Some oils like castor, grapeseed and hemp seed oil promote water loss in dry skin and others like squalane, safflower and rosehip don’t.
Depending on the quality of the oils you’re using they will either lock moisture in; hydrate your skin or lock moisture out; causing dehydration and dryness.
The type of oil you use also determines how your skin reacts.
Oils like coconut and jojoba seed oil are great for moisturizing while grapeseed, hemp seed, and avocado oils are best for dry skin because they’re non-comedogenic, which means they won’t clog pores and cause breakouts.
Your face cloth is irritating your skin
If you’re using a face cloth to wipe off any excess oil after using your oil cleanser, make sure the cloth isn’t too rough because it will only end up irritating your skin.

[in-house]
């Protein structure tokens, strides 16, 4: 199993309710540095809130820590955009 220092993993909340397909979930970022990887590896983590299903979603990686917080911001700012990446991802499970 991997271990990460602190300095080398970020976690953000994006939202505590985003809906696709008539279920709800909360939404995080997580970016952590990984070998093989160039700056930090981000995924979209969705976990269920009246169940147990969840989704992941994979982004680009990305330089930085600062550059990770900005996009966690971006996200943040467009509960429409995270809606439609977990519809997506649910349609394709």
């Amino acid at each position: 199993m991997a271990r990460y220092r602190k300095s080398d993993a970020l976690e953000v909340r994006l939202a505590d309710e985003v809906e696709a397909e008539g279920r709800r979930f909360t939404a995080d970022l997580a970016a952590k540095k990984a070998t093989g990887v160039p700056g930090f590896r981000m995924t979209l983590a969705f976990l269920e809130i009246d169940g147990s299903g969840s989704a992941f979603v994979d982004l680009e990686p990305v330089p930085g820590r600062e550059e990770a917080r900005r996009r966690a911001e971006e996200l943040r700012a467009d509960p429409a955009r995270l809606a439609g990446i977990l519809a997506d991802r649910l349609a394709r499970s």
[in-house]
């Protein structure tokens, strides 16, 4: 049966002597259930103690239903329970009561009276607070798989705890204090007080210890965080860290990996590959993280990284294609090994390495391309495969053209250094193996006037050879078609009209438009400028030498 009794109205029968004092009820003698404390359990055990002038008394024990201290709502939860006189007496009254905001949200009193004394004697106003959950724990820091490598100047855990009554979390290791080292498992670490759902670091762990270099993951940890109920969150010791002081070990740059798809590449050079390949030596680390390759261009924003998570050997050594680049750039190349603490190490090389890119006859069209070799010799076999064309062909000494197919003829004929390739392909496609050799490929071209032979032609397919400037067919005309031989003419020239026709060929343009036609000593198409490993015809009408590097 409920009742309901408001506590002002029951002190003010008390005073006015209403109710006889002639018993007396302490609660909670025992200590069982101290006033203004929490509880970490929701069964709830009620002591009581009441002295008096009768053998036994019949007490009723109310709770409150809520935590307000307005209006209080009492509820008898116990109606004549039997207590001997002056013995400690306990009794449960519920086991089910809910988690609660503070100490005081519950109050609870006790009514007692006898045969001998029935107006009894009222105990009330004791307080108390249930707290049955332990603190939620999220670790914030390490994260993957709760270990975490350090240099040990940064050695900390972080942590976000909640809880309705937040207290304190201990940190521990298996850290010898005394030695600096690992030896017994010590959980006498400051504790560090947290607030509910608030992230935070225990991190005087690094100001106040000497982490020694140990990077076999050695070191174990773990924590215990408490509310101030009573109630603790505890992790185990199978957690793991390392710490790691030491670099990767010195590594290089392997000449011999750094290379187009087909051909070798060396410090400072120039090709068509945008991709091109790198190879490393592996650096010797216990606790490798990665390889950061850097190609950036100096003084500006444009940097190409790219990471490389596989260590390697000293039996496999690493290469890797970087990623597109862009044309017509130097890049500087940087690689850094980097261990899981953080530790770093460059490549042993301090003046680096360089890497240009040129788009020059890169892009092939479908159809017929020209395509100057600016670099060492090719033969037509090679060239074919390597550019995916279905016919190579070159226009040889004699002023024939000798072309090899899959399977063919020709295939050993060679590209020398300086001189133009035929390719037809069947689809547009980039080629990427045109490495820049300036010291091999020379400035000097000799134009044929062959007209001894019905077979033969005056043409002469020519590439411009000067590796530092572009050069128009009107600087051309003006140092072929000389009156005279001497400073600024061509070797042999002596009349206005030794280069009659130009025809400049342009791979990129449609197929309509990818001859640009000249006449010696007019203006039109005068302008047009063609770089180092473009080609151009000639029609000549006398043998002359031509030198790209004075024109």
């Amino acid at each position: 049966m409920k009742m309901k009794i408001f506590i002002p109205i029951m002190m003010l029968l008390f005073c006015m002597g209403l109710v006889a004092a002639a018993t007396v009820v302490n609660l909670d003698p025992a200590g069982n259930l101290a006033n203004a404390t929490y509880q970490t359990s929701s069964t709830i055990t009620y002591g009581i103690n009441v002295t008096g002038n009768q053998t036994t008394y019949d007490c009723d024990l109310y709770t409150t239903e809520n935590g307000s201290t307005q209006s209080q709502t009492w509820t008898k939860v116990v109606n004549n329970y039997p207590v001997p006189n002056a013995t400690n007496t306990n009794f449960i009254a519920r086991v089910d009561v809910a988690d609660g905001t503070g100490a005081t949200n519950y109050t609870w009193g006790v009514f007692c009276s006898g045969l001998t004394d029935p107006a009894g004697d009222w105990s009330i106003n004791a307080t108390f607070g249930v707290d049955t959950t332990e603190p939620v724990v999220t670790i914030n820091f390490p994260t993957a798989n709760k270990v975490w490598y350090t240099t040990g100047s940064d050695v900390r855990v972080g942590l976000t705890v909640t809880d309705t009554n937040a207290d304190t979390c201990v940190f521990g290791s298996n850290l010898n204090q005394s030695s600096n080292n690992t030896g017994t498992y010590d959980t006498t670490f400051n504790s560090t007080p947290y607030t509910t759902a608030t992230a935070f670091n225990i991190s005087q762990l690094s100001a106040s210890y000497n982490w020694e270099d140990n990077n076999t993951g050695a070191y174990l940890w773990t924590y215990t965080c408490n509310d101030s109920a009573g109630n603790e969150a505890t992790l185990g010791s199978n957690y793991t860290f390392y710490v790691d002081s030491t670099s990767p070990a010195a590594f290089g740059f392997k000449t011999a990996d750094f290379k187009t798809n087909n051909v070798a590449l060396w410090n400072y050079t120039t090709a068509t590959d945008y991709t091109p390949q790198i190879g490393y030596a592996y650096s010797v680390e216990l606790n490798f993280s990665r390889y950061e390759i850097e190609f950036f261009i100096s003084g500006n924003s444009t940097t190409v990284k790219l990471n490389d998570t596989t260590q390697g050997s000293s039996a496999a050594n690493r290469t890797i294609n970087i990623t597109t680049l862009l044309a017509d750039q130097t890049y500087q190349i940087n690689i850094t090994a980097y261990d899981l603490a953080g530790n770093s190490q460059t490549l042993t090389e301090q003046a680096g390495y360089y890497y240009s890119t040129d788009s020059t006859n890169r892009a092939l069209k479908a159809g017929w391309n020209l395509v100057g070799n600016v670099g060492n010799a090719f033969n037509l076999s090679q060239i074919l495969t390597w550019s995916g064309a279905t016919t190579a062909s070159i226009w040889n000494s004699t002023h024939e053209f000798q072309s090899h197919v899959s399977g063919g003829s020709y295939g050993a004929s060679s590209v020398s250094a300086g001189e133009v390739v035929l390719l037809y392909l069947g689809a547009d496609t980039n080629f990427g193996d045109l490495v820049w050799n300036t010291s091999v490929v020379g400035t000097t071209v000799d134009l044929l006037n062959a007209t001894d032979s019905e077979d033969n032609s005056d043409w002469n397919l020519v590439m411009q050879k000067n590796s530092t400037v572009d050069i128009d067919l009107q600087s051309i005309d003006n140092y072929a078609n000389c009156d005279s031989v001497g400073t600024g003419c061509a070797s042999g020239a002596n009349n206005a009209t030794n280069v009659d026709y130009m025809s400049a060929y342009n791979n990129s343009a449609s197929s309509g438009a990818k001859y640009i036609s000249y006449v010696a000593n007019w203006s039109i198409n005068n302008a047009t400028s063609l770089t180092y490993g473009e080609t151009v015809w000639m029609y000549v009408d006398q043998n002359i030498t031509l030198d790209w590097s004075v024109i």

Instead, use one that’s soft enough that it won’t irritate your skin but will still clean your face. These ultra soft absorbent bamboo facecloths are made of rayon made from bamboo and won’t rub your skin raw.
You can also experiment using microfibre washcloths as well like these ultra-soft reusable microfiber makeup removing towels. Both facecloths are available on Amazon, just click the links to check the price.
You can also switch to an oil cleanser that’s formulated with a mild surfactant so it will cleanser rinse off with water and there’s no need for a face cloth.